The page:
Session Type: Abstract Submissions (ACR)
Background/Purpose: Physical functioning is considered an important outcome domain for the evaluation of the effectiveness of therapy and the course of the disease. In an effort to find objective outcome measures that assess limitations in physical functioning in Ankylosing Spondylitis (AS) patients, eight performance-based tests based on items of the Bath AS Functional Index (BASFI) were developed. However, in research and clinical practice it is important to eliminate redundant testing in order to safe energy, time and money. Therefore, this study aimed (i) to select a limited number of performance-based tests that are reliable, show improvement in physical functioning after TNFi therapy and generate the equivalent information as the full set of tests and (ii) are feasible for use in daily clinical practice.
Methods: Eight performance-based tests were evaluated ((1) climbing stairs, (2) bending, (3) reaching up, (4) putting on socks, (5) rising up and sitting down on a chair, (6) getting up from the floor, (7) looking over the shoulder and (8) a physically demanding activity). The tests that showed adequate reliability, highest Standardized Response Means (SRM) and the largest proportion of patients with an improved performance-based physical functioning were selected. The selected tests were combined into a new criterion for improvement in physical functioning (AS Performance-based Improvement, ASPI). The number and percentage improved patients identified with the ASPI and identified with the full set of performance tests were compared.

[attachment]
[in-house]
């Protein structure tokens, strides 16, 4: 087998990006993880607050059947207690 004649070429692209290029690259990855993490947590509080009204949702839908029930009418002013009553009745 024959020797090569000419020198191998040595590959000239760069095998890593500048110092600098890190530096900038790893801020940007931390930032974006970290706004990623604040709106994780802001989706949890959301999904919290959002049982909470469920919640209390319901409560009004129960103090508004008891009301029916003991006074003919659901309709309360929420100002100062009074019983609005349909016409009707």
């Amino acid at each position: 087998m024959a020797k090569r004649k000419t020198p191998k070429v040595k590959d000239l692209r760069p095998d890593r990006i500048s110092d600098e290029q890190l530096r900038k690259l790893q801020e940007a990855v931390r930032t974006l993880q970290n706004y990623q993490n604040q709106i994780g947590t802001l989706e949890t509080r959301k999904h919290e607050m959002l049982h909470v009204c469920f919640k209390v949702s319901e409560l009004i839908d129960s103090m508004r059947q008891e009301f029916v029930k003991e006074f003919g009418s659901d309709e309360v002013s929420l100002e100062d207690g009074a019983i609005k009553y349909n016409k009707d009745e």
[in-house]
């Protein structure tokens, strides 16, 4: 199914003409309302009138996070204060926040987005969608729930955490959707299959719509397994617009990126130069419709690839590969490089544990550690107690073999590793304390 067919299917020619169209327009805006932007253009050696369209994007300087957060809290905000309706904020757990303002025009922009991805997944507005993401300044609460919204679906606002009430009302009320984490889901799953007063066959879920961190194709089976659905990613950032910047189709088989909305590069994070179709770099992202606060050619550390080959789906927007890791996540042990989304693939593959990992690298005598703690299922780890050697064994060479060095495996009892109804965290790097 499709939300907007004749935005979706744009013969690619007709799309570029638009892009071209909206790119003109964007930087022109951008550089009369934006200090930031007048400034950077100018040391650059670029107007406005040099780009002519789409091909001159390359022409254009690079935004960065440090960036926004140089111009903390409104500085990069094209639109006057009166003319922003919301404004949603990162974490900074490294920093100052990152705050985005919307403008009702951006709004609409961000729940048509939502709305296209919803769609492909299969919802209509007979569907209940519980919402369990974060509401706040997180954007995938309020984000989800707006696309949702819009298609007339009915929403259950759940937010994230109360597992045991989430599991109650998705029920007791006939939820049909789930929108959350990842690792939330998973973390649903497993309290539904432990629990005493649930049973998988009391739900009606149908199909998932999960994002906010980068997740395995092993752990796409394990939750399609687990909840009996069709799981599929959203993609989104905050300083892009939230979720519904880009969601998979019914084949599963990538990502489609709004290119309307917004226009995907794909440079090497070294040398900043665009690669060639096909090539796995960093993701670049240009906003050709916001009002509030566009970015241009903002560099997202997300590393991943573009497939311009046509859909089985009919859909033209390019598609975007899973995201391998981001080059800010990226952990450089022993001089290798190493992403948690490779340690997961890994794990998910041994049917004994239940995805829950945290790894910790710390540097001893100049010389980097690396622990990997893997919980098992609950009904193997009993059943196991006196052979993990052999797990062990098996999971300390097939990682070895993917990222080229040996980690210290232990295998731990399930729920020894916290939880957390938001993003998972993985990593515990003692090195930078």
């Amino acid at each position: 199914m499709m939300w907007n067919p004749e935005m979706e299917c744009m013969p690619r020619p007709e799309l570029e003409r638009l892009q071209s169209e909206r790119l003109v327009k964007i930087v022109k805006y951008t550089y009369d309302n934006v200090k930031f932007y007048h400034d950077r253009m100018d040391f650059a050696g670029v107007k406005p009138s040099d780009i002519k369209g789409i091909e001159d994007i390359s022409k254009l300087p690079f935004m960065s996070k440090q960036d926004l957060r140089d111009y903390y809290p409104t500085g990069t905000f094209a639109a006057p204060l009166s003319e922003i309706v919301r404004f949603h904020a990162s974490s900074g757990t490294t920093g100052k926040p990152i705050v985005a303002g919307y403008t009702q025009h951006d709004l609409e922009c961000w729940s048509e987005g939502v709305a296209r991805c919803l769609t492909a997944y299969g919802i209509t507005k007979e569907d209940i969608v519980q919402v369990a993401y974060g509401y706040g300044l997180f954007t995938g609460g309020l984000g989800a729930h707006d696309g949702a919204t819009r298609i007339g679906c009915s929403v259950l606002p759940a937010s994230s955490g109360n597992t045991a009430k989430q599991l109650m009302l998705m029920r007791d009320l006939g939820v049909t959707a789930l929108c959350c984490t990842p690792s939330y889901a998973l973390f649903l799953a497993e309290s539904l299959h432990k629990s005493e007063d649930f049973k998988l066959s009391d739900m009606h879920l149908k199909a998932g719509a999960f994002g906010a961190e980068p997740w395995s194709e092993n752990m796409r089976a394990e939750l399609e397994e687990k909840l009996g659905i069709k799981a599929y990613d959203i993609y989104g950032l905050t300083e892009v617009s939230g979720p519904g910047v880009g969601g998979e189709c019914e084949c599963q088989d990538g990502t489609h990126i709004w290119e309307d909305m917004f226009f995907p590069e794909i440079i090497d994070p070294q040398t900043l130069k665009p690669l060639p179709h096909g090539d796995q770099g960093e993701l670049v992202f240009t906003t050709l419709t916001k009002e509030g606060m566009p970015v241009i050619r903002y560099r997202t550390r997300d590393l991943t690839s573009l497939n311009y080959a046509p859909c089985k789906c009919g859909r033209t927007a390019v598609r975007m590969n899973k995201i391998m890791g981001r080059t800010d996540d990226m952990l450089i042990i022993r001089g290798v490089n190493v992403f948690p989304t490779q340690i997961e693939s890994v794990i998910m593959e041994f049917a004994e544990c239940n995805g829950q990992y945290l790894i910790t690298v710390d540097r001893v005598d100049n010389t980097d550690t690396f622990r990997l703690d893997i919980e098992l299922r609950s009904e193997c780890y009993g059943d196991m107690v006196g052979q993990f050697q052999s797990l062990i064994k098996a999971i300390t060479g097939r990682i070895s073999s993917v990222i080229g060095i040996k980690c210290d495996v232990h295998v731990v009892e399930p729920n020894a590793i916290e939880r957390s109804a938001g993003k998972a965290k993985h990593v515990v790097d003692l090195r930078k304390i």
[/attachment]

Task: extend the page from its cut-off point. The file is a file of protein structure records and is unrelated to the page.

Results: Reliability for all tests was adequate to excellent (Intraclass Correlation Coefficients 0.73-0.96). The tests for bending, putting on socks and getting up from the floor had the highest SRM’s (0.52–0.74) and showed the largest proportion of improved patients after TNFi therapy. The combination of these three tests is feasible in daily clinical practice and showed improved physical functioning after TNFi therapy in 67% of the patients.
Conclusion: The tests for bending, putting on socks and getting up from the floor are recommended for use in daily practice, because they generate comparable information as the full set and are feasible for use in daily clinical practice. A new criterion, the ASPI, using a combination of these three tests showed an improved physical functioning after TNFi therapy in 67% of the patients. By performing only three instead of all performance-based tests, redundant testing is eliminated. In future, evaluations of the effectiveness of TNFi therapy in AS patients might be improved by adding these tests to other outcome measures.
S. F. E. van Weely,
M. P. M. Steultjens,
C. J. Van Denderen,
M. T. Nurmohamed,
B. A. C. Dijkmans,
I. E. van der Horst-Bruinsma,
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ACR Meeting Abstracts - https://acrabstracts.org/abstract/objective-evaluation-of-physical-functioning-after-tnfi-therapy-in-ankylosing-spondylitis-patients-a-selection-of-three-feasible-performance-based-tests/